Prevalence of laceration injuries in professional and amateur rugby union: a systematic review and meta-analysis

OUDSHOORN, Bodil, DRISCOLL, Heather, KILNER, Karen, DUNN, Marcus and JAMES, David (2017). Prevalence of laceration injuries in professional and amateur rugby union: a systematic review and meta-analysis. BMJ Open Sport & Exercise Medicine, 3 (1), e000239.

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Official URL: http://bmjopensem.bmj.com/content/3/1/e000239
Link to published version:: 10.1136/bmjsem-2017-000239

Abstract

Background: Studded footwear can cause severe lacerations in rugby union; the prevalence of these injuries is currently unknown. Objective: To summarise the skin and laceration injury prevalence in published epidemiological studies and to investigate any differences in skin injury risk between amateur and professional players. Design: Systematic literature review and meta-analysis of epidemiological studies. Data sources: Pubmed, Web of Science, Scopus and Ovid. Eligibility criteria for selecting studies: Prospective, epidemiological studies published in English after 1995, measuring a minimum of 400 match or 900 training exposure hours. Participants should be adult rugby union players (amateur or professional). The study should report a separate skin or laceration injury category and provide sufficient detail to calculate injury prevalence within this category. Results: Twelve studies were included. Mean skin injury prevalence during matches was 2.4 injuries per 1000 exposure hours; during training sessions the prevalence was 0.06 injuries per 1000 exposure hours. Skin injuries accounted for 5.3% of match injuries and 1.7% of training injuries. Skin injury risk was similar for amateur compared to professional players during matches (odds ratio: 0.63, p = 0.46.), but higher during training sessions (odds ratio: 9.24, p = 0.02). Summary/conclusions: The skin injury prevalence of 2.4 injuries per 1000 exposure hours is equivalent to one time-loss injury sustained during matches per team, per season. Amateur players are more likely to sustain skin injuries during training sessions than professional players. There is a need for more studies observing injuries among amateur players.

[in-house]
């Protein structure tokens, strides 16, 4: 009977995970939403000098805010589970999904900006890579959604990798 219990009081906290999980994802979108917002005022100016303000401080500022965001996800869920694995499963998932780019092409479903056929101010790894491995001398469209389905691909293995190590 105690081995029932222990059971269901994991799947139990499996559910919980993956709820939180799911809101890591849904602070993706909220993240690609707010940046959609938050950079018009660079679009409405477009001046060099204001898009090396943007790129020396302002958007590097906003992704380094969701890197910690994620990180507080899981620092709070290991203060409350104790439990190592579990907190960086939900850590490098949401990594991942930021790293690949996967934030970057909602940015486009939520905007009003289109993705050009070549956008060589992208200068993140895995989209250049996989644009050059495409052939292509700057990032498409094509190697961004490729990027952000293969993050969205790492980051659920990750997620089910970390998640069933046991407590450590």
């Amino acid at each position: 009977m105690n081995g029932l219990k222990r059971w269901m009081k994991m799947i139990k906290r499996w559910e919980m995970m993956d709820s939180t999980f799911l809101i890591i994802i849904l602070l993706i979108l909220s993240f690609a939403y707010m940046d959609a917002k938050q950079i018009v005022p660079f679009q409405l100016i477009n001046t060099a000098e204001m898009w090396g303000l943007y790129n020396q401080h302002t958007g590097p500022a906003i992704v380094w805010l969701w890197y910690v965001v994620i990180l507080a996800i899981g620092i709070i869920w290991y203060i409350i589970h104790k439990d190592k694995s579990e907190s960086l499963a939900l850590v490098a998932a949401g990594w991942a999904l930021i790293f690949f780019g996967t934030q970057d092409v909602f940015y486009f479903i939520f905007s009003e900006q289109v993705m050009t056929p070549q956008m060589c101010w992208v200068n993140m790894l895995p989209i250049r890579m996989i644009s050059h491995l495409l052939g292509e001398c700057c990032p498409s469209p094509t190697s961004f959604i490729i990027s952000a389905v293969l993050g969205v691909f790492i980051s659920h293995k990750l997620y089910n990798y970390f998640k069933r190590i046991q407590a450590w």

Item Type: Article
Uncontrolled Keywords: Review, Injury, epidemiology, Dermatology, Rugby
Research Institute, Centre or Group: Centre for Health and Social Care Research
Centre for Sports Engineering Research
Identification Number: 10.1136/bmjsem-2017-000239
Depositing User: Jill Hazard
Date Deposited: 07 Jul 2017 08:27
Last Modified: 21 Oct 2017 19:23
URI: http://shura.shu.ac.uk/id/eprint/16093

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